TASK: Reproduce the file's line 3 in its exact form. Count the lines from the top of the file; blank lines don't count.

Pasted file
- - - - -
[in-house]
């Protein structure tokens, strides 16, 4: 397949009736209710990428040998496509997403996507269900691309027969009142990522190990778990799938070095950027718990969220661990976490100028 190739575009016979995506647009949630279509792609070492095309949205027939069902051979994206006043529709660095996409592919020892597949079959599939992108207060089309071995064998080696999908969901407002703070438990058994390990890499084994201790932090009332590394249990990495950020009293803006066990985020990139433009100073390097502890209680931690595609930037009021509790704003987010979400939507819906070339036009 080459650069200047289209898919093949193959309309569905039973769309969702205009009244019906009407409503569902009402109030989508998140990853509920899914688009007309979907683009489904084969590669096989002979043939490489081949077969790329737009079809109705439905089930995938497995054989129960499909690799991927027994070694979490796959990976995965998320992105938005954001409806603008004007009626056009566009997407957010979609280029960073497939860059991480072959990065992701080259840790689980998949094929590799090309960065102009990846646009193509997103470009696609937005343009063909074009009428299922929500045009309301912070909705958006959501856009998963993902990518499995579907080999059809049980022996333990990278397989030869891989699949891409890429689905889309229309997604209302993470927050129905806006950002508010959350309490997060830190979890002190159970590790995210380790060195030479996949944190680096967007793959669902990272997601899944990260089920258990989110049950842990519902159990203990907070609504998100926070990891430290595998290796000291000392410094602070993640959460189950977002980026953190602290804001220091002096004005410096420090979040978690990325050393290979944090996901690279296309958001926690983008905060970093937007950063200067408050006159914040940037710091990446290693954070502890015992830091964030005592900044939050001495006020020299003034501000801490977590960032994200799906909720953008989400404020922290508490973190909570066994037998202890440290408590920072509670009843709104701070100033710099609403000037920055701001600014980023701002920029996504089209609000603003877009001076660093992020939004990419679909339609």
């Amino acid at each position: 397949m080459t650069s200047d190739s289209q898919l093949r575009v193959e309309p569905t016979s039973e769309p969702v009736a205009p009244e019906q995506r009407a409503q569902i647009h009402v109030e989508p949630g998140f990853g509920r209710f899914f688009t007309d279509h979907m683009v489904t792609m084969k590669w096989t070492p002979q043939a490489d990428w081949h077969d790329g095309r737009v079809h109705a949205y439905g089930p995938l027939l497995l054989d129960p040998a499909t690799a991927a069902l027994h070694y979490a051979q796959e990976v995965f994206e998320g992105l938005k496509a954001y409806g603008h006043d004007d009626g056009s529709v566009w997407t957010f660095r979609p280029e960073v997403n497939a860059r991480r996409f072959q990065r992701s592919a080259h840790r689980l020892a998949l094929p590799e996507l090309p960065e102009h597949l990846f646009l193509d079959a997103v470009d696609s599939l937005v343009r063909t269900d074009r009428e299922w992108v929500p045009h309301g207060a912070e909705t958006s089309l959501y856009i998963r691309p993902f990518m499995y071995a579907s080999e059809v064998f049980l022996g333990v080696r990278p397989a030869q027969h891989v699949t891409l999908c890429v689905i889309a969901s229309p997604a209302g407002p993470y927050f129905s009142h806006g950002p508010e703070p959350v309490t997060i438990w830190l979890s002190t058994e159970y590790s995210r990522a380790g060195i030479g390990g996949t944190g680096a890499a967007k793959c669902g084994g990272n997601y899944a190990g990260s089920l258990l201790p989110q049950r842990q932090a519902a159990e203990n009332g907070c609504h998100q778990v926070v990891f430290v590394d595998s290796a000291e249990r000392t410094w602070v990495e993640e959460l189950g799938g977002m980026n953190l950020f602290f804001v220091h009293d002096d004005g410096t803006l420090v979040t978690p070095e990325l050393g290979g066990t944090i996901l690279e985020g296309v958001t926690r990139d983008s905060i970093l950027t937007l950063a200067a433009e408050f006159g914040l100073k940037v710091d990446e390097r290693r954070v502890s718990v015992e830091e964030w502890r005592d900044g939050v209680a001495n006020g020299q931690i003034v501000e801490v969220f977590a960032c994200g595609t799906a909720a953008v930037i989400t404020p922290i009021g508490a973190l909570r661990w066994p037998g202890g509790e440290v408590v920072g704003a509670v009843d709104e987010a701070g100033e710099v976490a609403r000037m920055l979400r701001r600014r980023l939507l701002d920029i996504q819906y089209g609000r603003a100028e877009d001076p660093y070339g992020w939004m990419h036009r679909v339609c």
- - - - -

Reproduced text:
């Amino acid at each position: 397949m080459t650069s200047d190739s289209q898919l093949r575009v193959e309309p569905t016979s039973e769309p969702v009736a205009p009244e019906q995506r009407a409503q569902i647009h009402v109030e989508p949630g998140f990853g509920r209710f899914f688009t007309d279509h979907m683009v489904t792609m084969k590669w096989t070492p002979q043939a490489d990428w081949h077969d790329g095309r737009v079809h109705a949205y439905g089930p995938l027939l497995l054989d129960p040998a499909t690799a991927a069902l027994h070694y979490a051979q796959e990976v995965f994206e998320g992105l938005k496509a954001y409806g603008h006043d004007d009626g056009s529709v566009w997407t957010f660095r979609p280029e960073v997403n497939a860059r991480r996409f072959q990065r992701s592919a080259h840790r689980l020892a998949l094929p590799e996507l090309p960065e102009h597949l990846f646009l193509d079959a997103v470009d696609s599939l937005v343009r063909t269900d074009r009428e299922w992108v929500p045009h309301g207060a912070e909705t958006s089309l959501y856009i998963r691309p993902f990518m499995y071995a579907s080999e059809v064998f049980l022996g333990v080696r990278p397989a030869q027969h891989v699949t891409l999908c890429v689905i889309a969901s229309p997604a209302g407002p993470y927050f129905s009142h806006g950002p508010e703070p959350v309490t997060i438990w830190l979890s002190t058994e159970y590790s995210r990522a380790g060195i030479g390990g996949t944190g680096a890499a967007k793959c669902g084994g990272n997601y899944a190990g990260s089920l258990l201790p989110q049950r842990q932090a519902a159990e203990n009332g907070c609504h998100q778990v926070v990891f430290v590394d595998s290796a000291e249990r000392t410094w602070v990495e993640e959460l189950g799938g977002m980026n953190l950020f602290f804001v220091h009293d002096d004005g410096t803006l420090v979040t978690p070095e990325l050393g290979g066990t944090i996901l690279e985020g296309v958001t926690r990139d983008s905060i970093l950027t937007l950063a200067a433009e408050f006159g914040l100073k940037v710091d990446e390097r290693r954070v502890s718990v015992e830091e964030w502890r005592d900044g939050v209680a001495n006020g020299q931690i003034v501000e801490v969220f977590a960032c994200g595609t799906a909720a953008v930037i989400t404020p922290i009021g508490a973190l909570r661990w066994p037998g202890g509790e440290v408590v920072g704003a509670v009843d709104e987010a701070g100033e710099v976490a609403r000037m920055l979400r701001r600014r980023l939507l701002d920029i996504q819906y089209g609000r603003a100028e877009d001076p660093y070339g992020w939004m990419h036009r679909v339609c």